APS News

Satisfaction High for Undergrad Physics Bachelors

Figure: Physics Bachelors Production in the US 1955-1998

Figure: Physics Bachelors Production in the US 1955-1998

After many years of steady decline, the number of undergraduates earning bachelor's degrees in physics appears to have finally stabilized, according to a recent report on the graduating senior class of 1998, compiled by the American Institute of Physics (AIP). U.S. colleges and universities awarded a total of 3,821 B.S. degrees in physics, according to Patrick Mulvey of AIP's Education and Employment Statistics Division. However, the decline persists in larger physics departments that also maintain graduate programs in physics. Among these schools, the cumulative drop in degrees has now reached 27% since 1992.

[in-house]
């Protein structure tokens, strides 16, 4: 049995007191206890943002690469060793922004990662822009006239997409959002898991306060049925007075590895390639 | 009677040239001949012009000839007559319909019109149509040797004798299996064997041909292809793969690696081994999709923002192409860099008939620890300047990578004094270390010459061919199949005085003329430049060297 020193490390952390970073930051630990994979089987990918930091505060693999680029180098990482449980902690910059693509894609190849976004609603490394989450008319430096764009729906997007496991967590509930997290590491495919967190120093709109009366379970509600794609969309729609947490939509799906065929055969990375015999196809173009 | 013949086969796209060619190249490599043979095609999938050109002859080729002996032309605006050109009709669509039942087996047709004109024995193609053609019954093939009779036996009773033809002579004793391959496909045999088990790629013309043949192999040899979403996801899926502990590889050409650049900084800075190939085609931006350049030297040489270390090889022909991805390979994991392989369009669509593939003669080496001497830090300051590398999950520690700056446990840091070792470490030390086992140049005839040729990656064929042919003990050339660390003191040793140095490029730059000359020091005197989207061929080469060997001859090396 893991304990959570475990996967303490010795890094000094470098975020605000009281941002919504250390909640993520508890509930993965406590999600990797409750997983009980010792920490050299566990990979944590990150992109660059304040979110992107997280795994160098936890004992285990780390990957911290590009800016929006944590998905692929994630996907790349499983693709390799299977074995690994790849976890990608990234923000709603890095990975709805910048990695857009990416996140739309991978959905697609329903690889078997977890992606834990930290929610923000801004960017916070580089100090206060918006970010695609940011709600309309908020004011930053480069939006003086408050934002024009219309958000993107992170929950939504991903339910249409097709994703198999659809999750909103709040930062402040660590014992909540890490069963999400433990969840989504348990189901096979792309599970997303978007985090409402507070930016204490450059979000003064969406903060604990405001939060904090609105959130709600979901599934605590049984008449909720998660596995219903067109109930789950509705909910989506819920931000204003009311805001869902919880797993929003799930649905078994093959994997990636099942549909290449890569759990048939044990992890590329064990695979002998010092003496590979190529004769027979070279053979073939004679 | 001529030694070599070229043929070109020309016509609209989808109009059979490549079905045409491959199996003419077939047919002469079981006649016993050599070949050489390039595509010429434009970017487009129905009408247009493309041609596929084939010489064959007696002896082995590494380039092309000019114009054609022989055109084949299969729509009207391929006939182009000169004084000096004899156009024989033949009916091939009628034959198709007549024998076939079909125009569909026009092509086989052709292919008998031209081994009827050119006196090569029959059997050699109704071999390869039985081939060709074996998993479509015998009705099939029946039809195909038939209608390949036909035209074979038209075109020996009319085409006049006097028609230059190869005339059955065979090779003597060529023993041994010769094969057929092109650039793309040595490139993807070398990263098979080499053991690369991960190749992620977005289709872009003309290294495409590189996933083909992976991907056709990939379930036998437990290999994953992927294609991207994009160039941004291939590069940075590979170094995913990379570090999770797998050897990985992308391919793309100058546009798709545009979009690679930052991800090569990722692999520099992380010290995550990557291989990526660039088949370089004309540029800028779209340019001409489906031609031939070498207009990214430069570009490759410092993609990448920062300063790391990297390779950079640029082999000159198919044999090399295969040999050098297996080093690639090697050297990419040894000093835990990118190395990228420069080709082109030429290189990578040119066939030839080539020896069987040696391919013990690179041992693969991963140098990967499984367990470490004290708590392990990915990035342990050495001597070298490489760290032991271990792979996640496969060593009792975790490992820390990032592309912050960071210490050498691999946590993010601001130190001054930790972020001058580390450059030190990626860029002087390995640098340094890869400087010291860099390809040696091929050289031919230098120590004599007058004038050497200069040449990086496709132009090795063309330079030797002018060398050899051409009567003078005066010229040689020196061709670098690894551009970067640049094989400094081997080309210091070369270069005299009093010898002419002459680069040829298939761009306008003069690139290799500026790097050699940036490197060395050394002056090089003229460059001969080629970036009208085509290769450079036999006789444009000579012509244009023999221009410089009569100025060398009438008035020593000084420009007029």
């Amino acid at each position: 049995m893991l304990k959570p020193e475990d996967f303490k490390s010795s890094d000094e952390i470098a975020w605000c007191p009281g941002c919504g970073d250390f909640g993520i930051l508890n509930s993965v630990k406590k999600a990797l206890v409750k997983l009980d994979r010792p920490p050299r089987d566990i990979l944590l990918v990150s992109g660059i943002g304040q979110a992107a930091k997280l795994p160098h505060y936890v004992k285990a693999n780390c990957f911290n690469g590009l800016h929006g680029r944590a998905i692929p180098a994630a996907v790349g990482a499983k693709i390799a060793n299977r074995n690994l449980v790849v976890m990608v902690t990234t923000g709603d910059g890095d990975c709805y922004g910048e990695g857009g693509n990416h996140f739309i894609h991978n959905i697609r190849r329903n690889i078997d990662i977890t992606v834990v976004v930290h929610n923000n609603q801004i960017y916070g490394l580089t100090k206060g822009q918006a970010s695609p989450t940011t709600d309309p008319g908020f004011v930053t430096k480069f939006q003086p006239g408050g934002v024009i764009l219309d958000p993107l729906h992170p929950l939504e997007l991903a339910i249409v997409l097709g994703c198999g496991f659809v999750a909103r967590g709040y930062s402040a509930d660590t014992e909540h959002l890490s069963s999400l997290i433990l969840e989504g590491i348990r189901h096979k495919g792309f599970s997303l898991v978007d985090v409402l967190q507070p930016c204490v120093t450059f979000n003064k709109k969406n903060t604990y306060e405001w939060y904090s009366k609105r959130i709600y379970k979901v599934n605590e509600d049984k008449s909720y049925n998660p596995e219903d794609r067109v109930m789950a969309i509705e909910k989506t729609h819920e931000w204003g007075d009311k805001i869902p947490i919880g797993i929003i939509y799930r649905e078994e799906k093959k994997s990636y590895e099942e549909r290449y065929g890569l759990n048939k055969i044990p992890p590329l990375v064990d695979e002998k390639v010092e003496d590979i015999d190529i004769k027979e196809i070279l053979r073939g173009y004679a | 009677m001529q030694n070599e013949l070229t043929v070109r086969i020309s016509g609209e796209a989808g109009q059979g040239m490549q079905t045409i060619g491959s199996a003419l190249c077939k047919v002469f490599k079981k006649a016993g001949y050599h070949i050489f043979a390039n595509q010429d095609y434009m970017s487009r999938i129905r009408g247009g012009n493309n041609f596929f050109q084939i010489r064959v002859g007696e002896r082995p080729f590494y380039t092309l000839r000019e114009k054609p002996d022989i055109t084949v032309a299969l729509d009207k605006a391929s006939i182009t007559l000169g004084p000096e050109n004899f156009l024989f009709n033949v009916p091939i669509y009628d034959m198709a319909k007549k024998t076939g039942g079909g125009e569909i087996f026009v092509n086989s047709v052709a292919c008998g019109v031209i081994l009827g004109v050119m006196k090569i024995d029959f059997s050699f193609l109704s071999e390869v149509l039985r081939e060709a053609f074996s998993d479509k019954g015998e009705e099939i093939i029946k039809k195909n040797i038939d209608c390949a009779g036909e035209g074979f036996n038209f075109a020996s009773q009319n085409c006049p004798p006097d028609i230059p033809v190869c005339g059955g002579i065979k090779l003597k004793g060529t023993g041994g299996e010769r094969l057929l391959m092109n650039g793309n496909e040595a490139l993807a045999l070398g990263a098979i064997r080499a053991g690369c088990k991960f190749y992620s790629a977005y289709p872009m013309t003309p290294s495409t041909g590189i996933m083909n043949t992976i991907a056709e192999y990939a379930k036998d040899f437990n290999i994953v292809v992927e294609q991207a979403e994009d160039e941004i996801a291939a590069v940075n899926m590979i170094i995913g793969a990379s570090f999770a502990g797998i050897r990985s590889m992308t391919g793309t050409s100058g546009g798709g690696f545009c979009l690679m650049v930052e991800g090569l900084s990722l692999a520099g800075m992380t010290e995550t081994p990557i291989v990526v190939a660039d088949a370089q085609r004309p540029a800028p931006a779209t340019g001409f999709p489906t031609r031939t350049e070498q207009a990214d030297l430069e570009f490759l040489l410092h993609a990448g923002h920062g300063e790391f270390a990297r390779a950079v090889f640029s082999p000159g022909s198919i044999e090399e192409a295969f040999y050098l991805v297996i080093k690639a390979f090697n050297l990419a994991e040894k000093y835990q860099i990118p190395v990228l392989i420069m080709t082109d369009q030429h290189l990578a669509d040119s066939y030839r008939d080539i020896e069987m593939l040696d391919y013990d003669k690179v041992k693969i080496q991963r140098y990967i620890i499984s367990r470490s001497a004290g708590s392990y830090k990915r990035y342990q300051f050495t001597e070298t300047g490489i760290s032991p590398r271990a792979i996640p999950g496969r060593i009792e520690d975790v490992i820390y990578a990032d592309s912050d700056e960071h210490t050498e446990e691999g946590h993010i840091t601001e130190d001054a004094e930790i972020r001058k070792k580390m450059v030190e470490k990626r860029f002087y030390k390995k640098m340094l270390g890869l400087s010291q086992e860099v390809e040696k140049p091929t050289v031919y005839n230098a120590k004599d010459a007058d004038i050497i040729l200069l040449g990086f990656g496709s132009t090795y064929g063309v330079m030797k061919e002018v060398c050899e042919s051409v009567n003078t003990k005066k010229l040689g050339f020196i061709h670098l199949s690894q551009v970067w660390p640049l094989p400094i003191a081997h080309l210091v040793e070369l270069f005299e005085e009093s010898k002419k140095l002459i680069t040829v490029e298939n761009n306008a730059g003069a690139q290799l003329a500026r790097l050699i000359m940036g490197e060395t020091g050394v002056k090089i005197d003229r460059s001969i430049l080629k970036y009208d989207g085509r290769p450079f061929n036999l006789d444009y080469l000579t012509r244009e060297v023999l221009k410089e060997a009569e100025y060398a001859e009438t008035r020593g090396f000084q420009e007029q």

Mulvey says satisfaction levels among physics bachelor recipients are quite high, with 86% indicating they would still major in physics if they had to do it over. An overwhelming majority of the respondents said they chose to study physics because they enjoyed the subject, not because of the potential career opportunities it offered, although physic seniors believe they will have strong employment prospects with their degrees.

As in years past, roughly half of the new physics bachelors said they intend to enter graduate school immediately, with 31% planning to study physics or a related field and an additional 19% choosing to pursue other disciplines, most commonly engineering. The AIP survey found that of those going on to graduate school, most were optimistic about their job prospects, with 86% intending to earn a PhD and 61% hoping to secure a career as a college or university professor.

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Editor: Alan Chodos
Associate Editor: Jennifer Ouellette